U. S. National Parks Told to Quietly Cut Services

The ONLY solution is to enforce The Plan:-



To All,

Some years back We became familiar with Dr. Michael Coffman.., United Nations "OBSERVER". Dr Coffman produced a video regarding the NWOdor "plan" to break Amerika in to 5 "zones". No "states".

The population is to be reduced dramatically and those "surviving the cut" are to be "huddled into cities". Since learning of this We have watched the "plan" unfold. At some point, We the Sheeple, will not be allowed to leave the "commerce corridors" [interstates] to go onto "public lands" and that will include these "parks".

As an aside, We are convinced there is a long-term plan by this world's elitist's to maintain those lands as their "personal vacation land/playgrounds" since none of us "serfs" will be allowed in.

Now that this "plan" is starting to "touch" bureaucrats We are wondering if they will start to WAKE UP!!

Please see the following article. You won't need to read much to "get the gist".

LLTF, Roland



U. S. National Parks Told to Quietly Cut Services

Stefan Lovgren for National Geographic News
March 19, 2004


Millions of Americans will flock to the country's national parks this summer. Dazzled by nature and history, will they notice the missing signs, crumbling roads, or disappearance of park rangers? Facing what some people warn is a "crippling" budget shortfall, many national park superintendents are being asked to consider cutting their ranger staffs, services, and visitor center hours—and possibly even closing down completely on certain days.

Pennsylvania's Gettysburg National Military Park battlefield is one of 75 properties within the National Park Service's Northeast Region. A memo e-mailed to the region's park superintendents has encouraged them to cut services to save money.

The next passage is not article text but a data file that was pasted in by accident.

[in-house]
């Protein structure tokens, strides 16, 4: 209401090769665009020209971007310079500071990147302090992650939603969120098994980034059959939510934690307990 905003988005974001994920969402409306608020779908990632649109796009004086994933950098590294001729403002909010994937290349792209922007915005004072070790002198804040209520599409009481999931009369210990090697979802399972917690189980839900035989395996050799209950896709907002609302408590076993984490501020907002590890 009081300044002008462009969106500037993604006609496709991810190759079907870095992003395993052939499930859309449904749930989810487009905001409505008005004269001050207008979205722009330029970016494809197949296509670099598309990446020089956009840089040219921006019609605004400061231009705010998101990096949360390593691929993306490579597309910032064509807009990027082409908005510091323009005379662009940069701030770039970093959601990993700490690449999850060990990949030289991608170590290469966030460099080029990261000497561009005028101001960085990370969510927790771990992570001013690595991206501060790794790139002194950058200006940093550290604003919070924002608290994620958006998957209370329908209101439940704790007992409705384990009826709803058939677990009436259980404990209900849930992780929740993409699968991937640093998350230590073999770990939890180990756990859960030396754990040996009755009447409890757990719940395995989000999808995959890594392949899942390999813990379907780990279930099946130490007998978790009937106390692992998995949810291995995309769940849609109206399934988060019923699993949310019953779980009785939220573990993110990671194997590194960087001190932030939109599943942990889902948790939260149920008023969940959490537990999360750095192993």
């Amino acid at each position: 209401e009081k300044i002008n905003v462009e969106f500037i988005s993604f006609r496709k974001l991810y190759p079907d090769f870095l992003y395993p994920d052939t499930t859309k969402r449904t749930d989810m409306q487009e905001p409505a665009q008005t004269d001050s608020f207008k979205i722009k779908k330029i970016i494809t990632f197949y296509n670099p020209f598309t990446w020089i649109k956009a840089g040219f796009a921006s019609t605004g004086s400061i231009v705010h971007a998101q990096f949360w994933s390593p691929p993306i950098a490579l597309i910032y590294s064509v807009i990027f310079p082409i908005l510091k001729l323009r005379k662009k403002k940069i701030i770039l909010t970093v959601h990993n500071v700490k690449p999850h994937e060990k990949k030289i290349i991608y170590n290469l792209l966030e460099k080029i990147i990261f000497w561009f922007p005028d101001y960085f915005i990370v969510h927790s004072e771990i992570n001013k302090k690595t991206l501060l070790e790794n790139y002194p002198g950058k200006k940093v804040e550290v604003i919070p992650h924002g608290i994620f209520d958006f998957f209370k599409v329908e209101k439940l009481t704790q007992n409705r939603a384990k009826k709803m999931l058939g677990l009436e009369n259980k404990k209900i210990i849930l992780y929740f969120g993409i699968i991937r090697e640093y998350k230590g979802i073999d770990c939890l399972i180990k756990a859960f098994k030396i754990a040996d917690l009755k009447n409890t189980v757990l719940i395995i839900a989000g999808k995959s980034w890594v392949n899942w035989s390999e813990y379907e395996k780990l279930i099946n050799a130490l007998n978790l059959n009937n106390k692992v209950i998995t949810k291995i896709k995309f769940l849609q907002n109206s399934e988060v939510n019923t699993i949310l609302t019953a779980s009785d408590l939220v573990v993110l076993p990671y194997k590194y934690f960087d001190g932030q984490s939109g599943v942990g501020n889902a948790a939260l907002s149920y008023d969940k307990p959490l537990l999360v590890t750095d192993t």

Several advocacy groups now charge that the entire National Park System is menaced by a hidden crisis, and that Park Service officials are trying to cover it up.

"Make no mistake about it. There is a chill over the National Park Service today," said Denny Huffman of the Coalition of National Park Service Retirees in Washington, D. C.

The United States' 388 national parks contain more than 18,000 permanent structures, 8,000 miles (12,900 kilometers) of roads, 1,800 bridges and tunnels, 4,400 housing units, 700 water and wastewater systems, 400 dams, and 200 solid-waste operations.

The Park Service values these assets at more than 35 billion U. S. dollars, but for years it has been warning that it has not been able to keep up with the cost of looking after them. The estimated "deferred maintenance backlog" of these facilities is 5 billion dollars, the U. S. General Accounting Office reported to the U. S. Congress last year.

Endangered Rangers

The operating budget for the parks actually increased to 1.61 billion dollars in 2004 from 1.56 billion dollars in 2003. But the increase has been absorbed by rising expenses, Park Service officials say.

Now cuts have to be made.

"We're concerned that the National Park Service is quietly asking superintendents to make cuts in summer operations, such as lifeguards on beaches and closing visitor centers on peak days, weekends, and holidays," Huffman said.

In a new report called "Endangered Rangers," the National Parks Conservation Association, a Washington-based parks watchdog group, said U. S. national parks are underfunded by as much as 600 million dollars a year. It claims the parks are getting just two-thirds of the funding they need, leading to severe staffing shortages and deteriorating park facilities.

In parks across the country, public education programs have been reduced or eliminated, the report says. Historic buildings are allowed to deteriorate, sometimes until ceilings collapse. Priceless museum collections are piled up in damp basements. Wildlife and artifacts are poached.